Former poachers turned farmers weed their garlic gardens in the buffer zone of Mt Rwenzori National Park at Kinyampanika village, Kabarole District. PHOTO BY ENID NINSIIMA

More than 20 farmers, who were formerly poachers in Mt Rwenzori National Park and left the illegal activity to grow garlic, now have a reason to smile.
One of them, Benon Mugisa, 28, a resident of Kinyampanika village, Kabonero Sub-county in Kabarole District, has now spent three years growing garlic.

He has reaped more than Shs3m from the crop in the past seasons.
“For the years, I spent poaching, I never got game meat that sold for more than Shs50,000. Since I decided to grow garlic, I have been able to harvest garlic worth Shs3m in only three years” Mugisa said.
In the first harvest, he got Shs 90,000. For the second, it was Shs1.1m and the third Shs1m. He adds that drought conditions spoilt last year’s yields.
“I sell a basinful of garlic between Shs 50,000 and Shs80,000 but a sack of Irish potatoes from the same piece of land is Shs30,000. And garlic is not eaten by wild animals,” Mugisa points out.

From the proceeds, he has been able to pay school fees for his children,and meet other domestic requirements.
However, Mugisa has some challenges that have limited his income like inadequate seedlings, limited access to markets and adverse weather conditions such as long dry spells.
He says it takes a year to prepare garlic seedlings to germinate, which makes the farmers plant for one season instead of two in a year.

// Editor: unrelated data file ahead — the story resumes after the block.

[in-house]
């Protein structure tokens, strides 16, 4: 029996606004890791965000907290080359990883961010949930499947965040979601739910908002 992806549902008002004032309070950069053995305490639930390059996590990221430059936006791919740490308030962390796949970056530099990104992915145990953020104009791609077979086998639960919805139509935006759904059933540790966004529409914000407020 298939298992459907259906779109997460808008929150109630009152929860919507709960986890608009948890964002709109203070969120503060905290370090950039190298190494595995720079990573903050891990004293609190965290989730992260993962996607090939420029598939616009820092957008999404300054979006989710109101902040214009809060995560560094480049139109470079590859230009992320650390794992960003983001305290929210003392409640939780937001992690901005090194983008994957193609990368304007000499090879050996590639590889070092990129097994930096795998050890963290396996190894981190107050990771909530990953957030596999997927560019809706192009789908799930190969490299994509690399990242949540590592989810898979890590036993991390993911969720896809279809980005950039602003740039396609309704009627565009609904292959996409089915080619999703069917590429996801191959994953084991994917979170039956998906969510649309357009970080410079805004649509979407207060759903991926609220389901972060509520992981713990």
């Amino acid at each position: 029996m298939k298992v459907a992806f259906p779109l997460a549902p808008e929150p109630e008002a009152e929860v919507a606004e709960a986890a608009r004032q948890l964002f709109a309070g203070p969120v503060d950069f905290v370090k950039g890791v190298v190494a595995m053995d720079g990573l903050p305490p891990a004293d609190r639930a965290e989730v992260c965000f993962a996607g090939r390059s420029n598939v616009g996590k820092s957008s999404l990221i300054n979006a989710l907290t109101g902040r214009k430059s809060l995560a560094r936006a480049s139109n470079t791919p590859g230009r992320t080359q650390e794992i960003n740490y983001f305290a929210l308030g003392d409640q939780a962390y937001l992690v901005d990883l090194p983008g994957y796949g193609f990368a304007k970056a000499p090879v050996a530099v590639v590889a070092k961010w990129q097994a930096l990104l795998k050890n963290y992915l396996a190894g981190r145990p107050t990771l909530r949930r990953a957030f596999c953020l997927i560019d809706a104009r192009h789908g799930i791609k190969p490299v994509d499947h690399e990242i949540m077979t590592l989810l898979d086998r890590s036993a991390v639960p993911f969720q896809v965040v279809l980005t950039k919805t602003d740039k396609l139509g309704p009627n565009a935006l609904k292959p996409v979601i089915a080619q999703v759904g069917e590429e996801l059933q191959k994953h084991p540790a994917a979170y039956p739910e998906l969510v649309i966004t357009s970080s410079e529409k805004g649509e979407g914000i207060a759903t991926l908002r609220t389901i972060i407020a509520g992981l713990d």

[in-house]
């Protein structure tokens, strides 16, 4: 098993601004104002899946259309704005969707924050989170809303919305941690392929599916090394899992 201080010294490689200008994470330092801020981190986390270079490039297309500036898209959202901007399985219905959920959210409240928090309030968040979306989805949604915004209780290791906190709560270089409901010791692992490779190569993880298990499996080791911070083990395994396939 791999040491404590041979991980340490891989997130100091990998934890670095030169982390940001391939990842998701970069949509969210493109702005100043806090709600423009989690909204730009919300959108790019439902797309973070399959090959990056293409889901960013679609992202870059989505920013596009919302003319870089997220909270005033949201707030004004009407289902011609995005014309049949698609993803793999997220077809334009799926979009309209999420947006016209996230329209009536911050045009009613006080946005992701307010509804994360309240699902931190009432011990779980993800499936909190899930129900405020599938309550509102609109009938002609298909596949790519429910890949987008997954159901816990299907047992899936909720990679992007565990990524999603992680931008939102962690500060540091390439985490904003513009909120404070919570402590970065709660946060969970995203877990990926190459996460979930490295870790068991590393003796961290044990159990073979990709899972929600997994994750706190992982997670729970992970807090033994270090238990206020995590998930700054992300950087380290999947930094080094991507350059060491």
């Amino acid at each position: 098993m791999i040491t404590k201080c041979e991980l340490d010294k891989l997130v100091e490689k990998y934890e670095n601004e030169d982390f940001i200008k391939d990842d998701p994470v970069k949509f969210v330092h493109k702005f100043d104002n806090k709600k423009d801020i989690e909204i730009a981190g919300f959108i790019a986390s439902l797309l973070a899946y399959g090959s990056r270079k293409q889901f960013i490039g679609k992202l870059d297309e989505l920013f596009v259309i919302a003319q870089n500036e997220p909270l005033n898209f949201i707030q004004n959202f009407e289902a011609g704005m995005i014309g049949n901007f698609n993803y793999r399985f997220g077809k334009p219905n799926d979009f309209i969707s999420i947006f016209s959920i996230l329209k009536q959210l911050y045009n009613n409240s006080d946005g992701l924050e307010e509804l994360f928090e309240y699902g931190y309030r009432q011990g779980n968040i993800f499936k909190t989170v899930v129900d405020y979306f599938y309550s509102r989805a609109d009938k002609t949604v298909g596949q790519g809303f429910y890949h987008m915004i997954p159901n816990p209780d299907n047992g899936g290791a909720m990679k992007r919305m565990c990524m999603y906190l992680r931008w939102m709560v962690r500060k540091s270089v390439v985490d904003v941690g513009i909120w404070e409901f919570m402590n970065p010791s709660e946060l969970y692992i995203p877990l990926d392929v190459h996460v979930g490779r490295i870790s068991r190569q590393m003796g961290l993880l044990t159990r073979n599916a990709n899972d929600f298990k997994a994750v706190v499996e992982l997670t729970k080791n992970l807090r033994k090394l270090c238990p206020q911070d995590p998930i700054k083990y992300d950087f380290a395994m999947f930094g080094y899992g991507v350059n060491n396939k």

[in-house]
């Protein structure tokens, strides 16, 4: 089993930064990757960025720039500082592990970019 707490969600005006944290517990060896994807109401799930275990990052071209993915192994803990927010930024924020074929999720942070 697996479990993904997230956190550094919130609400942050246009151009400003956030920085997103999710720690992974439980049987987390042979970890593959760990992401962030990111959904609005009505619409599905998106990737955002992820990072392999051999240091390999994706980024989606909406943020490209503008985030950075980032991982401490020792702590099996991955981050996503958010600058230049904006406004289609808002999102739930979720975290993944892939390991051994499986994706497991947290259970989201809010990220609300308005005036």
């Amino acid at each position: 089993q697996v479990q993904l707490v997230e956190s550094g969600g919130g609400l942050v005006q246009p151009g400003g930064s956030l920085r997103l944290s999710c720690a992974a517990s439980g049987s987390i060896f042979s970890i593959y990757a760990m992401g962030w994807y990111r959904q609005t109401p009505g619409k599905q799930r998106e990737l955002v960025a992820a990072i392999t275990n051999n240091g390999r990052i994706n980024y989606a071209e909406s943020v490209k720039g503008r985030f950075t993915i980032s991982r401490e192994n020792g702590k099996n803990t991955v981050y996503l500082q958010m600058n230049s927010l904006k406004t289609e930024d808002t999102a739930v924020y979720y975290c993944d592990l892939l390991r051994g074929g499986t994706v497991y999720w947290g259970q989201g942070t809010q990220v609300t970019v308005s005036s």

“I have kept my seedlings so that I can plant on a large scale in the next season. I aim to harvest bagfuls, which will give me good money,” Mugisa reveals about his immediate plans. “This time, I will not sell in basinfuls but rather in kilogrammes.”
On the background to this initiative, Joel Muhasa, 49, the chairperson, Kinyampanika Garlic Farmers Association, says the group was formed after a Uganda Wildlife Authority (UWA) intervention.
The aim was to reduce human–wildlife conflicts that had resulted in deaths of many animals after they destroyed crops in the area.
“We were approached by UWA to identify a crop that was of high value, not edible by wild animals and it would make residents feel for wild animals and develop a passion for tourism,” he says.
Muhasa adds that he has been able to raise more than Shs1.8m from garlic in the last three years.

However, he notes that they have been striving to adapt from poaching to the new crop, which was introduced to them.
“We have been able to sell and solve our family problems, including school fees, got study tour to Kabale on how to grow onions on hilly lands and we also want to visit Kayunga for the same so that we can improve our farming.”
Muhasa reveals that his group has a total of 49 farmers. But the biggest challenge is farmers selling from the gardens and therefore fail to get better market, which is the advantage of collective bargaining. “We are forced to sell from the garden because we have no store,” he attempts an explanation for this situation.

He also appeals to UWA to roll out the project to other villages, which are adjacent to the national park.
This is based on the fact that the pilot project has proved successful and that hunters have started appreciating the importance of conservation instead of destruction.
The project code-named “Promotion of Tourism through Cultural Values” was started by UWA in Rwenzori Mountains National Park in 2012 with an aim of reducing illegal activities in the protected area.
The project has been embraced by more than 40 farmers in Kinyampanika village, where it was piloted.
UWA says the impact has been registered including more than 20 poachers denouncing illegal activities and engaging in garlic growing to protect Rwenzori Mountains National Park.
The park’s senior warden, James Okware, applauded Fauna and Flora International for funding the project to the tune of Shs 200m so far.